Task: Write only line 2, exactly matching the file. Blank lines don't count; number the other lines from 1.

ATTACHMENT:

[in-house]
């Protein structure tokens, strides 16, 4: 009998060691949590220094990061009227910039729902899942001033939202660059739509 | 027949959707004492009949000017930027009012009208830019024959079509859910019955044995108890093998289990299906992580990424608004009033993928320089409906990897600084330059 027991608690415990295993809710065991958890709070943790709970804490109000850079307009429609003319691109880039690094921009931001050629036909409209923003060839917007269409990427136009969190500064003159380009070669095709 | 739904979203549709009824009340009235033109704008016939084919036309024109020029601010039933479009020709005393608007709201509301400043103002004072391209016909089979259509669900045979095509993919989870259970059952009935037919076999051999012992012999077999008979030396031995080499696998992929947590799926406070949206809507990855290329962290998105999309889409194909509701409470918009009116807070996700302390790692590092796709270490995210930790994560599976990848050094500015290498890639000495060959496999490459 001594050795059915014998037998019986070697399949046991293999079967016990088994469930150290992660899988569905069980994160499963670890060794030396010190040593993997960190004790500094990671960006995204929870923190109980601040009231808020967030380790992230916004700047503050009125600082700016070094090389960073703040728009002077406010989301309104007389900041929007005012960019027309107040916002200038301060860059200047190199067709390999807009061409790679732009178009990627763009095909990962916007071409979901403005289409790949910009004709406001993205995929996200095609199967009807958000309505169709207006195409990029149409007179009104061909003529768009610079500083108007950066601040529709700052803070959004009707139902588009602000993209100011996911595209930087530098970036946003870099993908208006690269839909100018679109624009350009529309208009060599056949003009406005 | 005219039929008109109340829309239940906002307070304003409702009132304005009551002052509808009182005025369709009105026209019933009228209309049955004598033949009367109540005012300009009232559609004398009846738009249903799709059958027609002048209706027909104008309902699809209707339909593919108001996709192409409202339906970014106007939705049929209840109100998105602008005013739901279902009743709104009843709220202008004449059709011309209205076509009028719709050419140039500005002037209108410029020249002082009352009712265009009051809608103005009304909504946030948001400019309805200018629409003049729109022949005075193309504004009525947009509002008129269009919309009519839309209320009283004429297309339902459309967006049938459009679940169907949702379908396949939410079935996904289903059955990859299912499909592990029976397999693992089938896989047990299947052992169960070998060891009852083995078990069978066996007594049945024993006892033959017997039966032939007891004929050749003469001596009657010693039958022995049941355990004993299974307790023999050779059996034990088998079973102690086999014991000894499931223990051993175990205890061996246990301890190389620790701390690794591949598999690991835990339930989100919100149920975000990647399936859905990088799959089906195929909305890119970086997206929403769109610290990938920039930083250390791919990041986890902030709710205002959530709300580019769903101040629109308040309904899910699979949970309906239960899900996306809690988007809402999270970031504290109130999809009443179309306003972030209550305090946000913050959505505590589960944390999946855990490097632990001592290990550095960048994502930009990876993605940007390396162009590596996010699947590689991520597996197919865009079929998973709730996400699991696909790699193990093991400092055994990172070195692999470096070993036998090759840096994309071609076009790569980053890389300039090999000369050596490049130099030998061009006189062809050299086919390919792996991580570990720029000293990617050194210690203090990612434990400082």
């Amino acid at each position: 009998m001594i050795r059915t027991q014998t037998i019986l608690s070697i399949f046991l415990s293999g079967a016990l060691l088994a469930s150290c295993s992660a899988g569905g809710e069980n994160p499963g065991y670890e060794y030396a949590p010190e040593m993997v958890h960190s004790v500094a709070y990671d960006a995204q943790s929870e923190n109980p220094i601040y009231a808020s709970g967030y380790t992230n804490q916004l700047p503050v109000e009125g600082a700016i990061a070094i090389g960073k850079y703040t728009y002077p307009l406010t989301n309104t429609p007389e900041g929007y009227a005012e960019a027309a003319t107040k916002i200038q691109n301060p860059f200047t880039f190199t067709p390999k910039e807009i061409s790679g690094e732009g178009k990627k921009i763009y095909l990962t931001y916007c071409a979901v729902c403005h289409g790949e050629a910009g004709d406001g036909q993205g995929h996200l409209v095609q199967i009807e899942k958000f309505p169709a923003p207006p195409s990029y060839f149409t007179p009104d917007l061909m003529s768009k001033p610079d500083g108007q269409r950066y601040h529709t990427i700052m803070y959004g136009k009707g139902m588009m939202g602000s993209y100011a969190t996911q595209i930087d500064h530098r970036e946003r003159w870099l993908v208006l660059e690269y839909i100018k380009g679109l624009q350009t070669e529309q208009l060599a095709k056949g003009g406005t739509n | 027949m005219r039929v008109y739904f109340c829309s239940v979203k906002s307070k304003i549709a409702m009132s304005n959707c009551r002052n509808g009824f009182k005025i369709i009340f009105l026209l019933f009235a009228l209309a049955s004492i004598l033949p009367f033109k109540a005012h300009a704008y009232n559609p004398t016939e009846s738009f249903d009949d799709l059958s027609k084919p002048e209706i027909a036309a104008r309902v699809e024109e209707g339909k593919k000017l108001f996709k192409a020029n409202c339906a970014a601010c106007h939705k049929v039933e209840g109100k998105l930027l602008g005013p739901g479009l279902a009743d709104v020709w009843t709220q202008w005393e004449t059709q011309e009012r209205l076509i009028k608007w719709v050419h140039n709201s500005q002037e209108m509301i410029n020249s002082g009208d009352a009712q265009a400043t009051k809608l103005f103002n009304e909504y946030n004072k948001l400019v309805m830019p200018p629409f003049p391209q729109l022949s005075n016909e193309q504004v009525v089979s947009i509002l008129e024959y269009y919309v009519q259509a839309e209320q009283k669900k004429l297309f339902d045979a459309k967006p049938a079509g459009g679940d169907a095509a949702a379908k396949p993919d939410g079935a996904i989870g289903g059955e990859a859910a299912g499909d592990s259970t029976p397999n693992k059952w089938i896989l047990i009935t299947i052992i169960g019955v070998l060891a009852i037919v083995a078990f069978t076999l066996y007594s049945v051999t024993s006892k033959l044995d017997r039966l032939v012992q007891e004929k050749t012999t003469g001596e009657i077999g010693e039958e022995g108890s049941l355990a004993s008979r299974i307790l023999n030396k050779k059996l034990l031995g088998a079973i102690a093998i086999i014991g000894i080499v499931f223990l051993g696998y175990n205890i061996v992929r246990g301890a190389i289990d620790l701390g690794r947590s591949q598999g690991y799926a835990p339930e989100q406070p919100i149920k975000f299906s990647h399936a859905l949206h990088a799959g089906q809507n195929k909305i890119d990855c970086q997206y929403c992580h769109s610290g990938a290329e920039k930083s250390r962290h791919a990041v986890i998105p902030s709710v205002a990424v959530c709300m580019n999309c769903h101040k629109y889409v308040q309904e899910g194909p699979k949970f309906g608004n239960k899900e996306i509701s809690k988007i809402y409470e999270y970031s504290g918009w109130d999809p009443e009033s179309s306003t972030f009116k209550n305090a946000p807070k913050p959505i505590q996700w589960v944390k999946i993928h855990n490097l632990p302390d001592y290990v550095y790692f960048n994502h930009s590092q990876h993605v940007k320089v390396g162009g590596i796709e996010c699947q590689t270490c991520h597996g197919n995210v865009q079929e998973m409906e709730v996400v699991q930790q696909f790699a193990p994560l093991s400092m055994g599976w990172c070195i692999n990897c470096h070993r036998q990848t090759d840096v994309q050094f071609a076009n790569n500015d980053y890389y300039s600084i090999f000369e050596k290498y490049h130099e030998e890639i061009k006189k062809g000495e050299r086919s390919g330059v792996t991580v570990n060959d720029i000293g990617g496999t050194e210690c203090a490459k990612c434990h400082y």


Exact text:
């Protein structure tokens, strides 16, 4: 009998060691949590220094990061009227910039729902899942001033939202660059739509 | 027949959707004492009949000017930027009012009208830019024959079509859910019955044995108890093998289990299906992580990424608004009033993928320089409906990897600084330059 027991608690415990295993809710065991958890709070943790709970804490109000850079307009429609003319691109880039690094921009931001050629036909409209923003060839917007269409990427136009969190500064003159380009070669095709 | 739904979203549709009824009340009235033109704008016939084919036309024109020029601010039933479009020709005393608007709201509301400043103002004072391209016909089979259509669900045979095509993919989870259970059952009935037919076999051999012992012999077999008979030396031995080499696998992929947590799926406070949206809507990855290329962290998105999309889409194909509701409470918009009116807070996700302390790692590092796709270490995210930790994560599976990848050094500015290498890639000495060959496999490459 001594050795059915014998037998019986070697399949046991293999079967016990088994469930150290992660899988569905069980994160499963670890060794030396010190040593993997960190004790500094990671960006995204929870923190109980601040009231808020967030380790992230916004700047503050009125600082700016070094090389960073703040728009002077406010989301309104007389900041929007005012960019027309107040916002200038301060860059200047190199067709390999807009061409790679732009178009990627763009095909990962916007071409979901403005289409790949910009004709406001993205995929996200095609199967009807958000309505169709207006195409990029149409007179009104061909003529768009610079500083108007950066601040529709700052803070959004009707139902588009602000993209100011996911595209930087530098970036946003870099993908208006690269839909100018679109624009350009529309208009060599056949003009406005 | 005219039929008109109340829309239940906002307070304003409702009132304005009551002052509808009182005025369709009105026209019933009228209309049955004598033949009367109540005012300009009232559609004398009846738009249903799709059958027609002048209706027909104008309902699809209707339909593919108001996709192409409202339906970014106007939705049929209840109100998105602008005013739901279902009743709104009843709220202008004449059709011309209205076509009028719709050419140039500005002037209108410029020249002082009352009712265009009051809608103005009304909504946030948001400019309805200018629409003049729109022949005075193309504004009525947009509002008129269009919309009519839309209320009283004429297309339902459309967006049938459009679940169907949702379908396949939410079935996904289903059955990859299912499909592990029976397999693992089938896989047990299947052992169960070998060891009852083995078990069978066996007594049945024993006892033959017997039966032939007891004929050749003469001596009657010693039958022995049941355990004993299974307790023999050779059996034990088998079973102690086999014991000894499931223990051993175990205890061996246990301890190389620790701390690794591949598999690991835990339930989100919100149920975000990647399936859905990088799959089906195929909305890119970086997206929403769109610290990938920039930083250390791919990041986890902030709710205002959530709300580019769903101040629109308040309904899910699979949970309906239960899900996306809690988007809402999270970031504290109130999809009443179309306003972030209550305090946000913050959505505590589960944390999946855990490097632990001592290990550095960048994502930009990876993605940007390396162009590596996010699947590689991520597996197919865009079929998973709730996400699991696909790699193990093991400092055994990172070195692999470096070993036998090759840096994309071609076009790569980053890389300039090999000369050596490049130099030998061009006189062809050299086919390919792996991580570990720029000293990617050194210690203090990612434990400082």